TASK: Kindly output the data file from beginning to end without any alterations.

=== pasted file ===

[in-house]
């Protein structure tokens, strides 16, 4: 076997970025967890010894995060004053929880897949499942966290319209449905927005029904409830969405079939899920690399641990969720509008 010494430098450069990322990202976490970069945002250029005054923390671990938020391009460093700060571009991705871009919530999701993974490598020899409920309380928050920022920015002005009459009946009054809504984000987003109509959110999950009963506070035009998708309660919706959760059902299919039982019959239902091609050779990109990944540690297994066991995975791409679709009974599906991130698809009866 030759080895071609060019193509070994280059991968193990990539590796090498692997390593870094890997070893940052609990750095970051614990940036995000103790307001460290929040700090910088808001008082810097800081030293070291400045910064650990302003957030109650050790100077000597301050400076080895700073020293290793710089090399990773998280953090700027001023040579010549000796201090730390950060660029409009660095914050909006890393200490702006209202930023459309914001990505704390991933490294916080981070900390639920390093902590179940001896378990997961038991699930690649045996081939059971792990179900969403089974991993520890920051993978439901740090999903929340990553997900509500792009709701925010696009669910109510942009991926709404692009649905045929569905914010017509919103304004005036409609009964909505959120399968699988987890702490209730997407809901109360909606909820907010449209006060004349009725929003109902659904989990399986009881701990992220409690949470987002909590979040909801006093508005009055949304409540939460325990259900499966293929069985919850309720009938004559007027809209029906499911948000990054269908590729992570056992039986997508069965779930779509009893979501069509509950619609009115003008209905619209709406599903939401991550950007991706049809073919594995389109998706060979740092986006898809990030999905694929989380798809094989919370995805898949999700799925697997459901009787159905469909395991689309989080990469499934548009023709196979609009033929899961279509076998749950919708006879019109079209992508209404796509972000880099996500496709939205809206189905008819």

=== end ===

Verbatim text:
[in-house]
């Protein structure tokens, strides 16, 4: 076997970025967890010894995060004053929880897949499942966290319209449905927005029904409830969405079939899920690399641990969720509008 010494430098450069990322990202976490970069945002250029005054923390671990938020391009460093700060571009991705871009919530999701993974490598020899409920309380928050920022920015002005009459009946009054809504984000987003109509959110999950009963506070035009998708309660919706959760059902299919039982019959239902091609050779990109990944540690297994066991995975791409679709009974599906991130698809009866 030759080895071609060019193509070994280059991968193990990539590796090498692997390593870094890997070893940052609990750095970051614990940036995000103790307001460290929040700090910088808001008082810097800081030293070291400045910064650990302003957030109650050790100077000597301050400076080895700073020293290793710089090399990773998280953090700027001023040579010549000796201090730390950060660029409009660095914050909006890393200490702006209202930023459309914001990505704390991933490294916080981070900390639920390093902590179940001896378990997961038991699930690649045996081939059971792990179900969403089974991993520890920051993978439901740090999903929340990553997900509500792009709701925010696009669910109510942009991926709404692009649905045929569905914010017509919103304004005036409609009964909505959120399968699988987890702490209730997407809901109360909606909820907010449209006060004349009725929003109902659904989990399986009881701990992220409690949470987002909590979040909801006093508005009055949304409540939460325990259900499966293929069985919850309720009938004559007027809209029906499911948000990054269908590729992570056992039986997508069965779930779509009893979501069509509950619609009115003008209905619209709406599903939401991550950007991706049809073919594995389109998706060979740092986006898809990030999905694929989380798809094989919370995805898949999700799925697997459901009787159905469909395991689309989080990469499934548009023709196979609009033929899961279509076998749950919708006879019109079209992508209404796509972000880099996500496709939205809206189905008819």